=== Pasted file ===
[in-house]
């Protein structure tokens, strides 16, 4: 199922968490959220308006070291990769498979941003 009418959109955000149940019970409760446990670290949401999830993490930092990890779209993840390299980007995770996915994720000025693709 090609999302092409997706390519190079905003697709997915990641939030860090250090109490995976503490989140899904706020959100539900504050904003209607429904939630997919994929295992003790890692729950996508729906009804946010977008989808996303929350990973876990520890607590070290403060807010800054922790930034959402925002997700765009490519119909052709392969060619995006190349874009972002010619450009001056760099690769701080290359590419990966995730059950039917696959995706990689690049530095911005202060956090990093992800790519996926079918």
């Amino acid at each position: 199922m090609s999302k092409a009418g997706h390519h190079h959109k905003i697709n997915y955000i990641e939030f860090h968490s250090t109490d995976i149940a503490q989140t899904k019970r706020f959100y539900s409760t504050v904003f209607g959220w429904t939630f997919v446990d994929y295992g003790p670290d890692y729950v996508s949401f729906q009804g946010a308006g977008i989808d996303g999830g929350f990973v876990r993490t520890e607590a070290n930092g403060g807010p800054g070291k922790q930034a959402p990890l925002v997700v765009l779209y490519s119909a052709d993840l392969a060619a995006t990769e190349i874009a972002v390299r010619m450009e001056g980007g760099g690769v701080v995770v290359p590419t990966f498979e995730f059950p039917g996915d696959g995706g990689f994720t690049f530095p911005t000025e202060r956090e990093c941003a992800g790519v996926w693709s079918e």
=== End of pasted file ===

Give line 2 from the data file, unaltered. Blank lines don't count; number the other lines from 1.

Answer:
């Protein structure tokens, strides 16, 4: 199922968490959220308006070291990769498979941003 009418959109955000149940019970409760446990670290949401999830993490930092990890779209993840390299980007995770996915994720000025693709 090609999302092409997706390519190079905003697709997915990641939030860090250090109490995976503490989140899904706020959100539900504050904003209607429904939630997919994929295992003790890692729950996508729906009804946010977008989808996303929350990973876990520890607590070290403060807010800054922790930034959402925002997700765009490519119909052709392969060619995006190349874009972002010619450009001056760099690769701080290359590419990966995730059950039917696959995706990689690049530095911005202060956090990093992800790519996926079918």